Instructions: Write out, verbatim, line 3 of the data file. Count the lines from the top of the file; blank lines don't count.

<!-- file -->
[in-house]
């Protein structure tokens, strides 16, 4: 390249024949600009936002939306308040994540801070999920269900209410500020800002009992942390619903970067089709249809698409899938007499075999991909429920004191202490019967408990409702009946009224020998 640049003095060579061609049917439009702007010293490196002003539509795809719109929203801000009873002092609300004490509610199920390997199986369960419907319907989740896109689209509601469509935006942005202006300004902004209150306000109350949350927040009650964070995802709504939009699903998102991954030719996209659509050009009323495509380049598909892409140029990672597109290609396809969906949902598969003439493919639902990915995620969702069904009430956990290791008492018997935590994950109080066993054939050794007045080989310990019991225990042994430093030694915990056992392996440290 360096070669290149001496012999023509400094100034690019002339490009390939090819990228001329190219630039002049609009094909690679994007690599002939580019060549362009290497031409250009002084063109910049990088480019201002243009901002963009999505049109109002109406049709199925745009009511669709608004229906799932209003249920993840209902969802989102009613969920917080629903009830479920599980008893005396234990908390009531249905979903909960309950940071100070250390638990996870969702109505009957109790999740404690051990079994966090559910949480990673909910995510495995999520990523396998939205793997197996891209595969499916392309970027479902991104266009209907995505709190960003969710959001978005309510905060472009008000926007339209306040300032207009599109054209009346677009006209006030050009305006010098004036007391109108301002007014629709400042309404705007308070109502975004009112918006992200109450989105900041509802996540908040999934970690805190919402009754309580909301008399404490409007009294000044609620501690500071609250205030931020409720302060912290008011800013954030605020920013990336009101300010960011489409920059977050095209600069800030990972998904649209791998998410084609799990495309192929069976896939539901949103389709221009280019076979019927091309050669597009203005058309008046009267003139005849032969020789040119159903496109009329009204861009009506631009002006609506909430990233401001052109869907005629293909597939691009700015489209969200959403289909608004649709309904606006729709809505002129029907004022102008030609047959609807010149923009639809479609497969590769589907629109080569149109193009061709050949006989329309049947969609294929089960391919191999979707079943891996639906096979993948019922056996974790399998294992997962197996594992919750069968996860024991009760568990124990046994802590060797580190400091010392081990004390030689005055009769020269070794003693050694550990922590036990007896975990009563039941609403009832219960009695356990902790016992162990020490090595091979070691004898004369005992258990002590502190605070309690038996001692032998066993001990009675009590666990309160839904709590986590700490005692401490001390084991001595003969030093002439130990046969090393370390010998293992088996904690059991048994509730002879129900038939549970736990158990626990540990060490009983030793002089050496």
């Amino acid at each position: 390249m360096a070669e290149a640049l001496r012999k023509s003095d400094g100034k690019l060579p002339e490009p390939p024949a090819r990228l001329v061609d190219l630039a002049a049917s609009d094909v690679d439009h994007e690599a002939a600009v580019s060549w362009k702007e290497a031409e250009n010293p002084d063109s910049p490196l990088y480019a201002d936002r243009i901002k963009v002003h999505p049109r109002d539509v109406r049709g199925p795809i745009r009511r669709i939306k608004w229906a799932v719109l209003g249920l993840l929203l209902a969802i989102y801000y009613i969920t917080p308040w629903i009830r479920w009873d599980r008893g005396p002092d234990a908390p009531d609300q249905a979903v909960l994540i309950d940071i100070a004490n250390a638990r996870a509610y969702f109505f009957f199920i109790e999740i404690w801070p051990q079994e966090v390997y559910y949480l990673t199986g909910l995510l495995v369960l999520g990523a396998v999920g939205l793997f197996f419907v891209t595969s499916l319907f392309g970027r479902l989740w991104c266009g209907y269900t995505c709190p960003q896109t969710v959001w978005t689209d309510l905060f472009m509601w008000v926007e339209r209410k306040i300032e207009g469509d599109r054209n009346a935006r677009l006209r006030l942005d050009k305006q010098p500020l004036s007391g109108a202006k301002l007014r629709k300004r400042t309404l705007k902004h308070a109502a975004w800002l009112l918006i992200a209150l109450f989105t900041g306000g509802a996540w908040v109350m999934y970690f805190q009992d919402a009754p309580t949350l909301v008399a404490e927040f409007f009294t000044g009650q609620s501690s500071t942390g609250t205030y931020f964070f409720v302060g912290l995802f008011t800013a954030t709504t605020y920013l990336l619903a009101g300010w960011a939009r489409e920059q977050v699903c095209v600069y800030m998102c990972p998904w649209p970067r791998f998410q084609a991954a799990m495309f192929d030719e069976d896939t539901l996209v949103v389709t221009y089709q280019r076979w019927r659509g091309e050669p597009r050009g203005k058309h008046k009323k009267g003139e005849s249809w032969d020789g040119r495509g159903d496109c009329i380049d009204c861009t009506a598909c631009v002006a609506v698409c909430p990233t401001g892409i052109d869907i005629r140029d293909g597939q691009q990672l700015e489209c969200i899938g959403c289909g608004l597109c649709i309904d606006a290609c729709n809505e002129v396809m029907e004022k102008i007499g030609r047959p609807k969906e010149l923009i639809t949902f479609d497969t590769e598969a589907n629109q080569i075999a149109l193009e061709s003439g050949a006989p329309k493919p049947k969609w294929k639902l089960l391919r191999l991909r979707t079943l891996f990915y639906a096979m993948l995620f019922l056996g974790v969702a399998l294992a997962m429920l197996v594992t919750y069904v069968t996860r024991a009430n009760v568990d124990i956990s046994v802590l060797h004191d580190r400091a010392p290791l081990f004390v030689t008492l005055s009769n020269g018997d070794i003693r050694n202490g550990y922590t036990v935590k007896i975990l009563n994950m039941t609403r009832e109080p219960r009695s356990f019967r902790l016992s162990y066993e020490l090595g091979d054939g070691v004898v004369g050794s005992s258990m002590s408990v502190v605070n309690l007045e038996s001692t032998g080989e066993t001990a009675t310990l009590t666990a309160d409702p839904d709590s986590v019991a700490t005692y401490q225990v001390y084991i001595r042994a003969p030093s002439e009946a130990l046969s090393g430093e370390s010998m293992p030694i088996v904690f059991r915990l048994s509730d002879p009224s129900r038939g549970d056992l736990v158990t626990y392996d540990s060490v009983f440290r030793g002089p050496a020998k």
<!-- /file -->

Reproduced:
């Amino acid at each position: 390249m360096a070669e290149a640049l001496r012999k023509s003095d400094g100034k690019l060579p002339e490009p390939p024949a090819r990228l001329v061609d190219l630039a002049a049917s609009d094909v690679d439009h994007e690599a002939a600009v580019s060549w362009k702007e290497a031409e250009n010293p002084d063109s910049p490196l990088y480019a201002d936002r243009i901002k963009v002003h999505p049109r109002d539509v109406r049709g199925p795809i745009r009511r669709i939306k608004w229906a799932v719109l209003g249920l993840l929203l209902a969802i989102y801000y009613i969920t917080p308040w629903i009830r479920w009873d599980r008893g005396p002092d234990a908390p009531d609300q249905a979903v909960l994540i309950d940071i100070a004490n250390a638990r996870a509610y969702f109505f009957f199920i109790e999740i404690w801070p051990q079994e966090v390997y559910y949480l990673t199986g909910l995510l495995v369960l999520g990523a396998v999920g939205l793997f197996f419907v891209t595969s499916l319907f392309g970027r479902l989740w991104c266009g209907y269900t995505c709190p960003q896109t969710v959001w978005t689209d309510l905060f472009m509601w008000v926007e339209r209410k306040i300032e207009g469509d599109r054209n009346a935006r677009l006209r006030l942005d050009k305006q010098p500020l004036s007391g109108a202006k301002l007014r629709k300004r400042t309404l705007k902004h308070a109502a975004w800002l009112l918006i992200a209150l109450f989105t900041g306000g509802a996540w908040v109350m999934y970690f805190q009992d919402a009754p309580t949350l909301v008399a404490e927040f409007f009294t000044g009650q609620s501690s500071t942390g609250t205030y931020f964070f409720v302060g912290l995802f008011t800013a954030t709504t605020y920013l990336l619903a009101g300010w960011a939009r489409e920059q977050v699903c095209v600069y800030m998102c990972p998904w649209p970067r791998f998410q084609a991954a799990m495309f192929d030719e069976d896939t539901l996209v949103v389709t221009y089709q280019r076979w019927r659509g091309e050669p597009r050009g203005k058309h008046k009323k009267g003139e005849s249809w032969d020789g040119r495509g159903d496109c009329i380049d009204c861009t009506a598909c631009v002006a609506v698409c909430p990233t401001g892409i052109d869907i005629r140029d293909g597939q691009q990672l700015e489209c969200i899938g959403c289909g608004l597109c649709i309904d606006a290609c729709n809505e002129v396809m029907e004022k102008i007499g030609r047959p609807k969906e010149l923009i639809t949902f479609d497969t590769e598969a589907n629109q080569i075999a149109l193009e061709s003439g050949a006989p329309k493919p049947k969609w294929k639902l089960l391919r191999l991909r979707t079943l891996f990915y639906a096979m993948l995620f019922l056996g974790v969702a399998l294992a997962m429920l197996v594992t919750y069904v069968t996860r024991a009430n009760v568990d124990i956990s046994v802590l060797h004191d580190r400091a010392p290791l081990f004390v030689t008492l005055s009769n020269g018997d070794i003693r050694n202490g550990y922590t036990v935590k007896i975990l009563n994950m039941t609403r009832e109080p219960r009695s356990f019967r902790l016992s162990y066993e020490l090595g091979d054939g070691v004898v004369g050794s005992s258990m002590s408990v502190v605070n309690l007045e038996s001692t032998g080989e066993t001990a009675t310990l009590t666990a309160d409702p839904d709590s986590v019991a700490t005692y401490q225990v001390y084991i001595r042994a003969p030093s002439e009946a130990l046969s090393g430093e370390s010998m293992p030694i088996v904690f059991r915990l048994s509730d002879p009224s129900r038939g549970d056992l736990v158990t626990y392996d540990s060490v009983f440290r030793g002089p050496a020998k």